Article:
Grailknights - Alliance 4/5

Reviewed: 1-23-09


1. Nameless grave
2. Alliance
3. The white raven
4. Echoes of wisdom
5. When good turns evil
6. Tranquility's embrace
7. Mortem obi
8. In for the kill
9. Grailquest gladiators
10. Der konig von thule

Until I saw them onstage supporting Sabaton late last year, Grailknights were a band I hadn't even heard of. Surprising, considering their wacky, larger-than-life image (those Germans...) that they seem to have avoided any serious media coverage so far. To say their live show - 4 grown men in colour-coded superhero costumes fighting off stagehands in rubber skull masks while a pantomime horse hands out tins of beer to the audience - left an impression on me would be an understatement, and while the display they put on was pure entertainment, threatening even to upstage their Swedish hosts, I was keen to make sure that in the sobering light of day their melodic death/power metal combo held up to their image.

This 3rd CD, 'Alliance', does indeed match expectations, and the music is actually presented on its own terms and with a completely straight face. In fact, if a listener were to be presented with the CD with no prior knowledge of the band, their ridiculous appearance would most likely come as a surprise. A bit of comedy in heavy metal is always welcome of course, but bands like Edguy and Trollfest for 2 quick examples need to realize that letting it spill over from the image and lyrics and seep into the music itself is more often than not to the detriment of a CD.

Another thing that makes itself clear quite early on is that for occupying a niche that has had quite a hefty population of late, Grailknights have actually hit on something fairly unique. Not the Children of Bodom approach the term 'melodic death/power' usually brings to mind, they play a far grander, more epic style that brings in a few folk elements from time to time, and indeed the best quick description I can find is of a less folky Ensiferum. "White raven" is the song which sounds most like the Finnish titans, with some accordion assistance and a bigger clean vocal presence (actually more reminiscent of Turisas' Warlord Nygard) than usual contributing to what might just be the best song on 'Alliance'.

The varied mixing up of vocal styles is one of Grailknights' biggest pulls, with the songs frequently jumping between differing harsh and melodic tones. Bassist Mac Death (groan) deals in low-frequency death growls, while the higher-pitched harsh vocals and lead clean vocals are dealt with by guitarist Sir Optimus Prime (groan groan). Most of the songs also feature the 2 singing along with 2nd guitarist Lord Lightbringer (groan groan groan) in choir formation, and the extra variety this brings further accents the differing approaches they take to their individual songs.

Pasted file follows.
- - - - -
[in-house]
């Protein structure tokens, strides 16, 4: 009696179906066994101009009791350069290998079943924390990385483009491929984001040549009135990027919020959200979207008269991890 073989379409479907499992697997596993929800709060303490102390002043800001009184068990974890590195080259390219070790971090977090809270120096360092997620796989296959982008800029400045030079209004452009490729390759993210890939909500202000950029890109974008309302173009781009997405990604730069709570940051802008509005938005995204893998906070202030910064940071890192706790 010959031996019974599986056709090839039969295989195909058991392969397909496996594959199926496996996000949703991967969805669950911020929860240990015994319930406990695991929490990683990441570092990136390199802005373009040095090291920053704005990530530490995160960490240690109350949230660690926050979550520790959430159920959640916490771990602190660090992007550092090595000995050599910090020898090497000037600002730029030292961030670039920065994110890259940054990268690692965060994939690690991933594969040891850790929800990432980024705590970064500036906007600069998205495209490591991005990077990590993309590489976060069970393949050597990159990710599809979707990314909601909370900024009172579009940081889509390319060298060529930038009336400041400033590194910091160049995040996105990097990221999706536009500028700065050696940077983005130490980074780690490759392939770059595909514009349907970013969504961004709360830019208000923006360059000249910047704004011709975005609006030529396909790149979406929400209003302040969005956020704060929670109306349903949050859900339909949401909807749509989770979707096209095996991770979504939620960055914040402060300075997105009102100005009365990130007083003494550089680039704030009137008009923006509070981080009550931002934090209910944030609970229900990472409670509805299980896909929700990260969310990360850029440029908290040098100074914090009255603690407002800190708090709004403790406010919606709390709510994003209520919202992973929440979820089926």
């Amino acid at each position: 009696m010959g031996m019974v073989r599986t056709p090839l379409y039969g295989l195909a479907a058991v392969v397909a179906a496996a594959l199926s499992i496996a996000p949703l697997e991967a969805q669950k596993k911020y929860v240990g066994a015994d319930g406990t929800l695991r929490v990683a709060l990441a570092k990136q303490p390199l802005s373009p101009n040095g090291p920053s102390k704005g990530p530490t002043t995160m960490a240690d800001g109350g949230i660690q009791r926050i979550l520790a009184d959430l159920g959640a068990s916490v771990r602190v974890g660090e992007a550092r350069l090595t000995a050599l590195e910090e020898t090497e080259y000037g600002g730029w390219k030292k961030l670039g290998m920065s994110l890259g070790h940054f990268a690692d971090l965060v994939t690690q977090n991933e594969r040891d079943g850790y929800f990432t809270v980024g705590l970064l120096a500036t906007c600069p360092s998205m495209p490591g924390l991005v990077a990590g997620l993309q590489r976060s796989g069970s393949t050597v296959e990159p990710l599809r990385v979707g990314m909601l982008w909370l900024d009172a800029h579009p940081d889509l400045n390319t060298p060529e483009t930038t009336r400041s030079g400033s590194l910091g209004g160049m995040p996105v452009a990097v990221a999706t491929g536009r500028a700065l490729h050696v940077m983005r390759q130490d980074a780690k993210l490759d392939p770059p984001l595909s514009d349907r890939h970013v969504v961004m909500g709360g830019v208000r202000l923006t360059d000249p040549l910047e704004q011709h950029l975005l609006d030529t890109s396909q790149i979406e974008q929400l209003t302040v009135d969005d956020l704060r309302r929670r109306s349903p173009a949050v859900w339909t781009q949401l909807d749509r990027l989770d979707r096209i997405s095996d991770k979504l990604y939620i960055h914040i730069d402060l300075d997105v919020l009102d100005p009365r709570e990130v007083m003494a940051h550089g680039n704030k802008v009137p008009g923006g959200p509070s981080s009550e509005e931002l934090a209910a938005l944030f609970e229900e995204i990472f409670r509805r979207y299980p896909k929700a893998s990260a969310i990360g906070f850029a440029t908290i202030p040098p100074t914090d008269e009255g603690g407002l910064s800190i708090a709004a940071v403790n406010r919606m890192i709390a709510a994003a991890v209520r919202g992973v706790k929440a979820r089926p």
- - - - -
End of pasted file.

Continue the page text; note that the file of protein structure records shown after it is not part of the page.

The heavy riffing and pounding drums in the verses of the opener "Nameless grave" perfectly suit the guttural growls of the bass player, while the energetic melodic lead playing of "In for the kill" is quite reminiscent of the later, more power metal work from the Dragonforce progenitor Demoniac. More restrained offerings include the gentle ballad "Tranquillity's embrace", which again walks the same streets as Ensiferum, and the meandering, German-sung closer "Der konig von thule". "Grailquest gladiators" is another stellar offering, with a simply compulsory chorus dominating the song, culminating in a broken-down drums-and-choir section that ensures it stays in the mind long after the CD has stopped spinning.

All the ingredients in the end come together to fashion a sound that will have a lot to offer for people of differing tastes and opinions. With their broad range, collective ear for a catchy melody and yes, marketability, they have the potential to go places - Metal Hammer UK could easily have them set up as some sort of monoliths going by their record of arbitrarily picking out 'cool' (read: gimmicky) power and folk metal bands while belittling the rest. Whether it forces that elusive breakthrough or not, 'Alliance' is most definitely a CD that demands attention, and will hopefully give Grailknights the opportunity to take their loonball stage show on the road more often.




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